In 2000, Sen. Jean Ankeney introduced a bill to improve the quality and affordability of child care services. When the bill failed to get even a committee hearing, a small group of advocates and policymakers gathered in Sen. Ankeney’s barn to talk about the bill’s fate and what we could do going forward to assure greater success on policy and funding bills needed to improve the early childhood system in Vermont.  They considered the feedback they had heard from legislators and administrators: If Vermont was to advance any system-wide change, the state’s early childhood community needed to be more coordinated, collaborative, and strategic.

As a result of that meeting, four child and family-focused organizations – Windham Child Care Association, Vermont Family Network (formerly, Parent to Parent of Vermont), Voices for Vermont’s Children (formerly, Vermont Children’s Forum) and the Vermont Child Care Industry and Careers Council – formed the Kids Are Priority One Coalition. The Vermont Association for the Education of Young Children and Mama Says joined the four initial organizations in staffing the Coalition in 2006 and 2007.

The Coalition’s mission was to ensure that every Vermont child gets a good start. The goal was to create an effective statewide network of well-trained advocates committed to advancing specific policy recommendations.

Over 12 years, the Coalition worked with early childhood service professionals, child care providers, parents, and employers on public education, leadership development and policy advocacy for early care, health, and education issues. An annual Policy Agenda served as a “comprehensive road map” that spelled out specific policy proposals for which there was broad support within the early childhood community.

Directed by the Policy Agenda, the Coalition was successful in securing a number of legislative wins in policy areas such as children’s health care, implementation of publicly-funded pre-kindergarten, child safely, and support for child care providers, child care quality improvements, and a child care subsidy system.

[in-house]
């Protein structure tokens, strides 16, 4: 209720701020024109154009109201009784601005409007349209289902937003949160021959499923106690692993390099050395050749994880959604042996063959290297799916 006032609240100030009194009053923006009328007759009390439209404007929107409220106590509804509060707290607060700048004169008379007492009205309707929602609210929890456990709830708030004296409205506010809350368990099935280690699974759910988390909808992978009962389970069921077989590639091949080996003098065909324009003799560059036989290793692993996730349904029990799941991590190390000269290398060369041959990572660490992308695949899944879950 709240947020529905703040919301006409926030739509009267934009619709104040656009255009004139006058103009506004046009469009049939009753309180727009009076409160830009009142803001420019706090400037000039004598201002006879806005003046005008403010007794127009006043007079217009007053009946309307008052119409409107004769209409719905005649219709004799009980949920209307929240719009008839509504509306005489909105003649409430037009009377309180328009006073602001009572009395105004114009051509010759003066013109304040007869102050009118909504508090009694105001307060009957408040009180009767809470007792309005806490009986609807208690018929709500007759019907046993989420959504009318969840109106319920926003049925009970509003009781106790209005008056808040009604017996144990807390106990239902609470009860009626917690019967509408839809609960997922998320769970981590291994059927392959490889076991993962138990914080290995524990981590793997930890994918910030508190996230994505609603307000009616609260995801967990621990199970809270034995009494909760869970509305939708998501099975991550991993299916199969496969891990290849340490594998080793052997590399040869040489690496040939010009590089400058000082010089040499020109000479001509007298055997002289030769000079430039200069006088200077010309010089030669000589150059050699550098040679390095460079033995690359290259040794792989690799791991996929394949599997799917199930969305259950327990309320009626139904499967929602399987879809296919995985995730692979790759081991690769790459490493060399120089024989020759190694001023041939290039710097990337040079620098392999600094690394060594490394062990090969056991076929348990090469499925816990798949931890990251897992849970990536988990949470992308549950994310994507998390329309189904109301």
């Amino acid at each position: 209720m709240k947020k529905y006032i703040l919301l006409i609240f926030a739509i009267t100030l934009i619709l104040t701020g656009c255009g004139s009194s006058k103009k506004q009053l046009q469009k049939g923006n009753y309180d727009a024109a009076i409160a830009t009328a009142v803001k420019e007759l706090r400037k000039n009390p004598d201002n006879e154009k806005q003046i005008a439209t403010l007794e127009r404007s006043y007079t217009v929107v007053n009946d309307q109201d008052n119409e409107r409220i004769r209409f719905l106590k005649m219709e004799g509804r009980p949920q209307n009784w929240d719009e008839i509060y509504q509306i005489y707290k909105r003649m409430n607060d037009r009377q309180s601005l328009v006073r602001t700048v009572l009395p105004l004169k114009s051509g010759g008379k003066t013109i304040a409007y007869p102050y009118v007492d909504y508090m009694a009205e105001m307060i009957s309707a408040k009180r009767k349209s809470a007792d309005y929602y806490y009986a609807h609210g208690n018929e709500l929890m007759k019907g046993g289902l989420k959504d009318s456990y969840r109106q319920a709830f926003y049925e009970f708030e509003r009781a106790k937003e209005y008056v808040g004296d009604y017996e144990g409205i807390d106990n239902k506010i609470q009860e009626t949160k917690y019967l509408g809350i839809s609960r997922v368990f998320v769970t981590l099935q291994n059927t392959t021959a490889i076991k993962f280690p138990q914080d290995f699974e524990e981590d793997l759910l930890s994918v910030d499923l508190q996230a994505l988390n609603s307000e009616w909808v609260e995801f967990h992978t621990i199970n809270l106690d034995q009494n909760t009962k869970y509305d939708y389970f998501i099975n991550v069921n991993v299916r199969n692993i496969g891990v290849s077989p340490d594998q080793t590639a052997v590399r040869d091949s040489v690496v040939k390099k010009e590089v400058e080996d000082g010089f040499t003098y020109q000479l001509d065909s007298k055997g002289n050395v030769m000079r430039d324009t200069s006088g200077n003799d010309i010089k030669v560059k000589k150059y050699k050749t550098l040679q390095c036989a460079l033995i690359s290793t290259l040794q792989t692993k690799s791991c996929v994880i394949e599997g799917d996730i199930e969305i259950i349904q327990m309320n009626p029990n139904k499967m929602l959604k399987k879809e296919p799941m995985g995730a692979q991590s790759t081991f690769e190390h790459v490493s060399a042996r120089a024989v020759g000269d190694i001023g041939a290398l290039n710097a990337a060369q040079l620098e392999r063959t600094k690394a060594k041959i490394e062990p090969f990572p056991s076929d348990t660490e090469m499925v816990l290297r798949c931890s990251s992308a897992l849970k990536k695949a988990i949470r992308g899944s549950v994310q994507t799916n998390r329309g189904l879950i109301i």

In 2012, Coalition partners and advocates, the larger early childhood community, and funders conducted a strategic planning process to evaluate the effectiveness of Vermont’s early childhood advocacy efforts. After much discussion, an effort was launched to re-structure the Coalition to better meet the needs of the broader community and respond to opportunities in the legislature to advocate on a wider range of issues.

In 2013, the Kids Are Priority One Coalition started a formal transition to become the Vermont Early Childhood Alliance. As a result of this transition, a number of key changes were made:

  • The group’s issue focus was expanded beyond early care, health, and education to include safety, nutrition, and economic security.
  • The Alliance’s governing body, the Steering Committee, was established and structured to include representatives from many different interest areas.
  • The capacity of the Alliance’s staff and resources were more narrowly focused on the legislative vehicles (bills and budgets) and legislative advocacy.
  •  The process for setting the Alliance’s annual Legislative Agenda was clarified, and shifted to support lead organizations on issue development, advocacy, communications and strategy.
  • The group’s decision-making processes were clarified, and the use of consensus decision was formalized.

In 2018, the Alliance took one more step in its evolution, adding the word “Advocacy” to our name, to highlight our organization’s primary strategic focus. Today, the Alliance builds on the successes of the past and continues to engage concerned Vermonters in effective legislative advocacy on early childhood issues.

The Alliance has also continued to develop an annual Legislative Agenda that brings the early childhood community together around a common set of priorities, and to sponsor Early Childhood Day at the Legislature (ECDL), both key parts of the Kids Are Priority One Coalition’s legacy. 


Beginning with those individuals gathered in Sen. Ankeney’s barn many years ago, countless Vermonters have contributed to the early childhood accomplishments we celebrate today. Many actions – both great and small, taken once or many times – have cumulatively led to policy and system change that has improved the lives of Vermont’s children and families.

We admire and respect all the dedicated voices representing different sectors – in communities, centers, agencies, homes, and businesses – that have leveraged their expertise and time to ensure momentum behind the Alliance’s advocacy and education efforts.

Throughout the years, we can be thankful for a number of funders who have made our early childhood advocacy not just possible, but effective in securing change. The Alliance extends special gratitude to The Turrell Fund for its significant and ongoing investments in advocacy, policy, and services in Vermont.